CIA Deputy Director Bobby Inman reportedly assured the Senate Intelligence Committee at a closed session yesterday that "the job of the CIA is abroad."
The admiral, an intelligence professional appointed to the CIA's No. 2 post last month, briefed the senators after disclosures about a draft executive order that would authorize the agency to spy on American citizens and conduct covert operations in this country.
According to Sen. Daniel Patrick Moynihan (D-N.Y.), Inman told the committee he did not favor such sweeping changes.
Inman described the leaked document as a "third-level working-staff paper," Moynihan told reporters. Inman also promised the committee that any final proposal for changes in rules governing U.S. intelligence agencies will be sent to the committee for its advice before President Reagan is asked to sign it.
"He [Inman] made clear his judgment, and I share it firmly, that the job of the CIA is abroad," Moynihan said. "The CIA has no business involving itself in domestic operations, much less those directed against American citizens."
The CIA has been prohibited by law since inception from assuming any "internal security functions," but disclosure of extensive domestic spy work and other abuses in the mid-1970s led to President Carter's 1978 executive order prescribing detailed restrictions on intelligence activities involving American citizens and corporations.
The Carter order is being revised as the result of a White House meeting in late January at which Reagan and White House counselor Edwin Meese III reportedly expressed concern about the ability of U.S. intelligence to cope with the dangers of terrorism.
The first draft, by an interagency working group, would abandon the Carter administration standard of intelligence-gathering by "the least intrusive means possible" and eliminate the attorney general's veto power over operations involving surreptitious break-ins and other controversial techniques.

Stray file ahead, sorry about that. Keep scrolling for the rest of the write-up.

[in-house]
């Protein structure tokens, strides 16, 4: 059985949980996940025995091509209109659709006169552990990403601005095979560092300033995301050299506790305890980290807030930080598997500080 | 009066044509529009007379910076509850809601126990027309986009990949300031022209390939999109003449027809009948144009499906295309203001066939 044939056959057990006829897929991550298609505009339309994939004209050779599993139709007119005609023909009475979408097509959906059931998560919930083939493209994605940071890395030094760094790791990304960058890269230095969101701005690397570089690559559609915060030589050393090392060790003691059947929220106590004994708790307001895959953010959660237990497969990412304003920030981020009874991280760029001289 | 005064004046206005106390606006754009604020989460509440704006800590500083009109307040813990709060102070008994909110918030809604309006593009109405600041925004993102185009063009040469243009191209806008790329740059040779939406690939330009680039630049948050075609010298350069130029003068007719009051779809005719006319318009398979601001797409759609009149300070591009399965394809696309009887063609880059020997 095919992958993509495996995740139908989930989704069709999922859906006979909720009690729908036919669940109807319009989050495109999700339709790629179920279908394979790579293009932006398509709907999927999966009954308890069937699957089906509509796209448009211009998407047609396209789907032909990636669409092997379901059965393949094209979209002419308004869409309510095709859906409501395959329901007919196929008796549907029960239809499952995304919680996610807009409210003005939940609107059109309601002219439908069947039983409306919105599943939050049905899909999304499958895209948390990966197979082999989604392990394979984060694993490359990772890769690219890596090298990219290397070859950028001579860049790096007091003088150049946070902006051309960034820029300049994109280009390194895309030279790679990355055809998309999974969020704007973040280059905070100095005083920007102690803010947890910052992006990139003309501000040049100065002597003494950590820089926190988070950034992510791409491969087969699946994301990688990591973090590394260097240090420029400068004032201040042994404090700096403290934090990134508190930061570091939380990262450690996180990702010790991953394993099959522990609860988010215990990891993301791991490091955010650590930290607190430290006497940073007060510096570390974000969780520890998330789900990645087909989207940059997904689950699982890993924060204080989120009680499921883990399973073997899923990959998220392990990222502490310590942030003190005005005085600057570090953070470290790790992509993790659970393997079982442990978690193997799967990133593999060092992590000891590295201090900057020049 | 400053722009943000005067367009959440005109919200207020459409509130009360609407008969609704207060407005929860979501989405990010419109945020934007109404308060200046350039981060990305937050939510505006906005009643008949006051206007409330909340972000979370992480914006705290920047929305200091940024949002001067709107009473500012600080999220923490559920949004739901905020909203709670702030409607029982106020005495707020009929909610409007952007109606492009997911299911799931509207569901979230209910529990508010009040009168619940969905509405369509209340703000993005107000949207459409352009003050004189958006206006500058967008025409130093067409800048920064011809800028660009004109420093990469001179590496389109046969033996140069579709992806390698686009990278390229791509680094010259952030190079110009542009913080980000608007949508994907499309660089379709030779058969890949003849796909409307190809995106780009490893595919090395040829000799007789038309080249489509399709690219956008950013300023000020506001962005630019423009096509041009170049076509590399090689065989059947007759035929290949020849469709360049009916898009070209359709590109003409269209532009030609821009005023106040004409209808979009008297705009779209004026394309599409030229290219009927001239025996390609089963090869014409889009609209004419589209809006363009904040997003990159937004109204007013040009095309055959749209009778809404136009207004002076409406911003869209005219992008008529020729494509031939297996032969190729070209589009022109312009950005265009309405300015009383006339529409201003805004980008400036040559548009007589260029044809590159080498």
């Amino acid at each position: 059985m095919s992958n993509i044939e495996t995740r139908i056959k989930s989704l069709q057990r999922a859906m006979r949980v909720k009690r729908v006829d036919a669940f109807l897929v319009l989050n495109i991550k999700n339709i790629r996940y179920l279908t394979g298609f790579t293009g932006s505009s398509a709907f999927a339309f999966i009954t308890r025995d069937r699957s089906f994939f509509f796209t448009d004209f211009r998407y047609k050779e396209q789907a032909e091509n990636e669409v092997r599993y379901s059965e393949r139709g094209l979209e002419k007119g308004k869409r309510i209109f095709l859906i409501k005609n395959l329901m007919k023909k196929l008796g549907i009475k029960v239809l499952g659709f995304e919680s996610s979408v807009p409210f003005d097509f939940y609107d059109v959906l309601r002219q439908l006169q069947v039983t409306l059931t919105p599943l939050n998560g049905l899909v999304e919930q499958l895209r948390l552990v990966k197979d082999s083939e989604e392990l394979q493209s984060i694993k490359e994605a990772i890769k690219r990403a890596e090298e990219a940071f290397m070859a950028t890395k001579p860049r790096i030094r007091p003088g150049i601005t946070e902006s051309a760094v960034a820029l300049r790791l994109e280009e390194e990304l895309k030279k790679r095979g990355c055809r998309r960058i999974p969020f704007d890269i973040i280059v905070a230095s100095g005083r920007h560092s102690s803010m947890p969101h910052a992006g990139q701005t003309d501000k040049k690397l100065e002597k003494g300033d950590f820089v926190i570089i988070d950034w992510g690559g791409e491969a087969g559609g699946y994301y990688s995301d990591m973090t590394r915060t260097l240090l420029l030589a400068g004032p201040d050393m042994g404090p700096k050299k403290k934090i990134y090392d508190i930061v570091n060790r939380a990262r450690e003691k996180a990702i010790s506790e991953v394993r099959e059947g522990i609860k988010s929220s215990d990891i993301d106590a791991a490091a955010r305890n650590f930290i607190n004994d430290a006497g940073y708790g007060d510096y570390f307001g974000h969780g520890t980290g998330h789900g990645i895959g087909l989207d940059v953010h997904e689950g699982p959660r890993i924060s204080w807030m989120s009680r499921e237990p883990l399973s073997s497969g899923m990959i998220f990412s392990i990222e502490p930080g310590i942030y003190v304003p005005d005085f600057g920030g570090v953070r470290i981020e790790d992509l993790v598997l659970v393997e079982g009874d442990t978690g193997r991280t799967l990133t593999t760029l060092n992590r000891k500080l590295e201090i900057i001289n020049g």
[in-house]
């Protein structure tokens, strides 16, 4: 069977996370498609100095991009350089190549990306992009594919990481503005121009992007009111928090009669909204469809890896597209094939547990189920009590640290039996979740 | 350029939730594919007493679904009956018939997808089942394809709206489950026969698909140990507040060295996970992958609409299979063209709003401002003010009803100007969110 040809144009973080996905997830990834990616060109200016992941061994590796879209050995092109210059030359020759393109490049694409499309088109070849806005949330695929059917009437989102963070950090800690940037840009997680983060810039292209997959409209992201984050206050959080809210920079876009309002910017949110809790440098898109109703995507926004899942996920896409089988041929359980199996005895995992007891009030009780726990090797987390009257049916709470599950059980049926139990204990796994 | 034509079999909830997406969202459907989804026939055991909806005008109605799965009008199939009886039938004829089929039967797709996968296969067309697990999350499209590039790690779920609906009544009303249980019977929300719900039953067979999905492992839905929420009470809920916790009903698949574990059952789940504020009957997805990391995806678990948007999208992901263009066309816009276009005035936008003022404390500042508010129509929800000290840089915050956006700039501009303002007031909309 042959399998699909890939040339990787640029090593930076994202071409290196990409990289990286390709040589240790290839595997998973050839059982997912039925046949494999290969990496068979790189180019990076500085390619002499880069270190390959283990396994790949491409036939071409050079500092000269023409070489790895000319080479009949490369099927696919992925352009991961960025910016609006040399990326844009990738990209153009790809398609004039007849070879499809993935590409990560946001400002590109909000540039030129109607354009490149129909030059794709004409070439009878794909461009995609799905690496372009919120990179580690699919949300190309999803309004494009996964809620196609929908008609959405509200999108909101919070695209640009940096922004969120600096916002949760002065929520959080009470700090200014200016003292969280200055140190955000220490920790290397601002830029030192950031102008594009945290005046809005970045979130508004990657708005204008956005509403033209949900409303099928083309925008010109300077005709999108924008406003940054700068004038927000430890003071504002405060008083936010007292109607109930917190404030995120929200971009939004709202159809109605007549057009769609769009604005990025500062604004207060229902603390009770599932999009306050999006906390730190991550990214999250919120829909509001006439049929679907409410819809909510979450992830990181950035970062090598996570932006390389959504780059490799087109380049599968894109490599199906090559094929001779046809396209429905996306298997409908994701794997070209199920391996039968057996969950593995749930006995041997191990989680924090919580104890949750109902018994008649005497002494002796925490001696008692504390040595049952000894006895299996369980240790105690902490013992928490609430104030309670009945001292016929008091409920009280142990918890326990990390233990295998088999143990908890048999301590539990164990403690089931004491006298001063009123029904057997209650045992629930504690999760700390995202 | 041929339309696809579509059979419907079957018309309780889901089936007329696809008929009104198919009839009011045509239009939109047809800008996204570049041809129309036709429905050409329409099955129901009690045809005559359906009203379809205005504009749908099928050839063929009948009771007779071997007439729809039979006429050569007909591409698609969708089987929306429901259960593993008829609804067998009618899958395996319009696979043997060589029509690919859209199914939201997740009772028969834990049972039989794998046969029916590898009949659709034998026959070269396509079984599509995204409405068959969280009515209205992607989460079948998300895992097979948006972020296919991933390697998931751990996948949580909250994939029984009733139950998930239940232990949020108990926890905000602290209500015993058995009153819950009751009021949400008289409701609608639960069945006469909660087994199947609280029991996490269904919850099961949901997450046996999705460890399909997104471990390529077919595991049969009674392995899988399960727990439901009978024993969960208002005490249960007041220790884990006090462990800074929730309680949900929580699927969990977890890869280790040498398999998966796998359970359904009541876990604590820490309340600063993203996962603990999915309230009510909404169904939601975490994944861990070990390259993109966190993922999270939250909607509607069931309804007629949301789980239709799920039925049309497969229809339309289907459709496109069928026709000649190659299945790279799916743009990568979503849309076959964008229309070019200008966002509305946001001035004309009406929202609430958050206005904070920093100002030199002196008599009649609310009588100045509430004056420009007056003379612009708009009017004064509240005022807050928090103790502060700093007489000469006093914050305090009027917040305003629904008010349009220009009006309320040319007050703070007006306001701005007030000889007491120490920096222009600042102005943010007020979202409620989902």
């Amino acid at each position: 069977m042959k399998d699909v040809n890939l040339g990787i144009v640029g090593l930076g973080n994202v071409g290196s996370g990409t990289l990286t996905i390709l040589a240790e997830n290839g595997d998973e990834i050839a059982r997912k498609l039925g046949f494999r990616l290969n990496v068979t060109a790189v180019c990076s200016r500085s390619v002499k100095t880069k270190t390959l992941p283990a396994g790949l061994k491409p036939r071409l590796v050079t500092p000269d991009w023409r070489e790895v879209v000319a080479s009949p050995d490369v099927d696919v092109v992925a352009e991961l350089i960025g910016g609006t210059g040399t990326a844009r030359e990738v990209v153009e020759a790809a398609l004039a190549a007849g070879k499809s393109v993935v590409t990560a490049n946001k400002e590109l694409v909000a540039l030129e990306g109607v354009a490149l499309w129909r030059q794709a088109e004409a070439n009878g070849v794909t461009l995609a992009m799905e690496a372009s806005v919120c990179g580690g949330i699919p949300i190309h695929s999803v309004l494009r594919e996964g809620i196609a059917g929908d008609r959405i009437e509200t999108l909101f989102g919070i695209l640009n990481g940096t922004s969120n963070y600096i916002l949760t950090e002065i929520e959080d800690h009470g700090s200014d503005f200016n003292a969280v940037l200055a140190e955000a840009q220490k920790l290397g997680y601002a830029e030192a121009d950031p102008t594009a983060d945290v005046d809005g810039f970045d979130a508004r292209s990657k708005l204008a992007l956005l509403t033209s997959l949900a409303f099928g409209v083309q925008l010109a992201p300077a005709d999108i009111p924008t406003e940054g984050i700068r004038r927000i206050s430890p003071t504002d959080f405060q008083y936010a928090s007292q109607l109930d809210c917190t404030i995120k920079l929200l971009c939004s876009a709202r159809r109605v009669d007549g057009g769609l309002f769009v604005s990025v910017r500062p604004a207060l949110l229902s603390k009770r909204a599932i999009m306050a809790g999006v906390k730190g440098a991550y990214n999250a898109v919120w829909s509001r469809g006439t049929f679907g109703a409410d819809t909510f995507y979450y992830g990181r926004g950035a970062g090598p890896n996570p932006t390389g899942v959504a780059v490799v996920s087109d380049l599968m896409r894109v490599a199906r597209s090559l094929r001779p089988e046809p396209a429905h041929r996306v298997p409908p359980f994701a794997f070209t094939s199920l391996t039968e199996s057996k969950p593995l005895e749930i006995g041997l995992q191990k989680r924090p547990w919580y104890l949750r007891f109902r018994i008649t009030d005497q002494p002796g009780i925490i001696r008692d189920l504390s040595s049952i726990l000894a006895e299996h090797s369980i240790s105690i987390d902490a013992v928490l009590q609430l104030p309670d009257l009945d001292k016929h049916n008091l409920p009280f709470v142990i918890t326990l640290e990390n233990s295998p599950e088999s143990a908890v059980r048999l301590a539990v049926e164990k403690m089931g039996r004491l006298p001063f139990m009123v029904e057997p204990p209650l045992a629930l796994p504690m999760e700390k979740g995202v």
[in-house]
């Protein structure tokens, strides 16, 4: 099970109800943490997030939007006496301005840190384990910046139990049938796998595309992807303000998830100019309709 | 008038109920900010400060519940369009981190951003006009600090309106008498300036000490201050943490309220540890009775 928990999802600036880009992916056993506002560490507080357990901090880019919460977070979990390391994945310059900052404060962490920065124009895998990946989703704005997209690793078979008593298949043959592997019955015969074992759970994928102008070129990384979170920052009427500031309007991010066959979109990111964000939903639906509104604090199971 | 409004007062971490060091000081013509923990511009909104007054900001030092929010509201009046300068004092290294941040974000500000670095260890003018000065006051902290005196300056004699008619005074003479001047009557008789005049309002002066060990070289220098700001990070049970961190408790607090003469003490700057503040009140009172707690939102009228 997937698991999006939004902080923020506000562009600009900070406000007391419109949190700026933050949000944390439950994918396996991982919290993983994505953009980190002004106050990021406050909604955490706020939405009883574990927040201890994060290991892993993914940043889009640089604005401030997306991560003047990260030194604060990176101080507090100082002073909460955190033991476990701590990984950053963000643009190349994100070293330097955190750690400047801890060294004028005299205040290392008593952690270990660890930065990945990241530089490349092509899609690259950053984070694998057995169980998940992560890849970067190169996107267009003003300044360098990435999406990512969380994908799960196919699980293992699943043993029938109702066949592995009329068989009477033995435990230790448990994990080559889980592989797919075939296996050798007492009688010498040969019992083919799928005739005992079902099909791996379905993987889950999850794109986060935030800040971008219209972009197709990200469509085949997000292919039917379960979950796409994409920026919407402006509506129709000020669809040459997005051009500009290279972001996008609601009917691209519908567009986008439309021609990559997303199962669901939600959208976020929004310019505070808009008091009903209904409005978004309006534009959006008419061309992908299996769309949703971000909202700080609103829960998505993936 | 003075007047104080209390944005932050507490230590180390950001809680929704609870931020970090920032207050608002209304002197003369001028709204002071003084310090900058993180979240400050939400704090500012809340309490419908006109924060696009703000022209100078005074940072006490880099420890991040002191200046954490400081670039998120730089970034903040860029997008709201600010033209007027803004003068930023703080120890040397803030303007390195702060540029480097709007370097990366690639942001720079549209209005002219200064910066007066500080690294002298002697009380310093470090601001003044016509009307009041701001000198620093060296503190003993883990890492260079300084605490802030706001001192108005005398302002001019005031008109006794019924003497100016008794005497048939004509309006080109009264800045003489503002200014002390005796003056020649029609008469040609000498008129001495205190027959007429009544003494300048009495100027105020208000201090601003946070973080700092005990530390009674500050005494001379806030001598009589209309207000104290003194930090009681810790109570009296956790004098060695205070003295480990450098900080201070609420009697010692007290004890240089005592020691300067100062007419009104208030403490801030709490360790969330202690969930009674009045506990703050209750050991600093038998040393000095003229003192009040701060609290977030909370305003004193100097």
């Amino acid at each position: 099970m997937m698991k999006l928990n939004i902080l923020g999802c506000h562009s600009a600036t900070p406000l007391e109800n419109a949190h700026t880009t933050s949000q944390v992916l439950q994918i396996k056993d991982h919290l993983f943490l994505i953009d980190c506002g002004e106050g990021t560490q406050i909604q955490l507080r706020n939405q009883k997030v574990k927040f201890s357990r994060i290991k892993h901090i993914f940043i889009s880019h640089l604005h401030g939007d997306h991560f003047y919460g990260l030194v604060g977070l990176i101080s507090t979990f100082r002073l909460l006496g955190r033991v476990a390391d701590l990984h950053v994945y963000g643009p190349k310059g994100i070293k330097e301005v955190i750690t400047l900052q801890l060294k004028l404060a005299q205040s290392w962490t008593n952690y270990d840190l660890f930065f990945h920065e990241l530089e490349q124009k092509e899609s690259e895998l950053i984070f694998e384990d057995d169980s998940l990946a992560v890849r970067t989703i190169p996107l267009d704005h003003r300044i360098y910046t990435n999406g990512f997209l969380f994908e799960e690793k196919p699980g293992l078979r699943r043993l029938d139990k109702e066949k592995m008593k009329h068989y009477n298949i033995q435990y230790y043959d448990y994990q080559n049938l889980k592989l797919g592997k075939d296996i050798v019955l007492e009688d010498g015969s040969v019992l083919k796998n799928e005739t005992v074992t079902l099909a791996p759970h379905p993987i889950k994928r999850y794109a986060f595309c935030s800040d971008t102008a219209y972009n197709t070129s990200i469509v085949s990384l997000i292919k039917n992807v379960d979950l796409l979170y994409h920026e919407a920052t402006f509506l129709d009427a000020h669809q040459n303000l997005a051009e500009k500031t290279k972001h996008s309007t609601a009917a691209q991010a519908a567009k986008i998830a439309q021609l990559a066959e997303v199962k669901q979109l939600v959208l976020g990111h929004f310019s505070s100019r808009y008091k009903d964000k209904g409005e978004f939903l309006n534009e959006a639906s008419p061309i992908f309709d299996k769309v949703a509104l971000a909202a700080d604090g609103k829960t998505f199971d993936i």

The draft also would permit the CIA to infiltrate and influence activities of domestic organizations with foreign connections.
In a 10-page analysis of the order, Jerry Berman, legislative counsel of the American Civil Liberties Union, said the draft would allow resurrection of such activities as Operation Chaos. In that, the CIA collected files on about 300,000 individuals and organizations in pursuit of suspicions about the antiwar movement.
The draft order, "if promulgated in anywhere near its current form, would seriously jeopardize the civil liberties of law-abiding citizens, political organizations and business entities," Berman warned.
Calling some of the suggested changes "off the wall," Moynihan said he would be more concerned if he thought either CIA Director William J. Casey or Inman favored them. Moynihan said he has seen no sign of that. j
"I would be against any change" that reactivates the CIA as an internal agency of government, dealing with American citizens in this country, Moynihan said. "And I hope the president would be."
The draft also has drawn fire from Rep. Don Edwards (D-Calif.), chairman of the House Judiciary subcommittee in charge of the FBI, and muted criticism of the way the bureau has been dealing with the threat of terrorism.
According to several sources, the changes that explicitly put the CIA back into domestic spying and that sanction covert operations have been put on the back burner by all the publicity. The same sources suggested that downgrading the attorney general's role is still alive.
Under the Carter administration order, the attorney general must review all intrusive activities against U.S. persons to ascertain a probable cause to believe the target is an agent of a foreign power and that "the least intrusive means possible" are being employed.
The draft order would allow heads of intelligence agencies to employ controversial techniques, such as break-ins, under much more permissive standards. According to Berman, the proposal "all but abolishes the Justice Department review function."
"Thus, the draft order would . . . allow an agency like the CIA to operate more extensively in the United States . . . under rules of its own devising," he protested.
One source said the proposed executive order is actually in its third draft form now, in contrast to the first draft that became public. It is expected to be ready for discussions with the Senate and House Intelligence committees about the end of the month.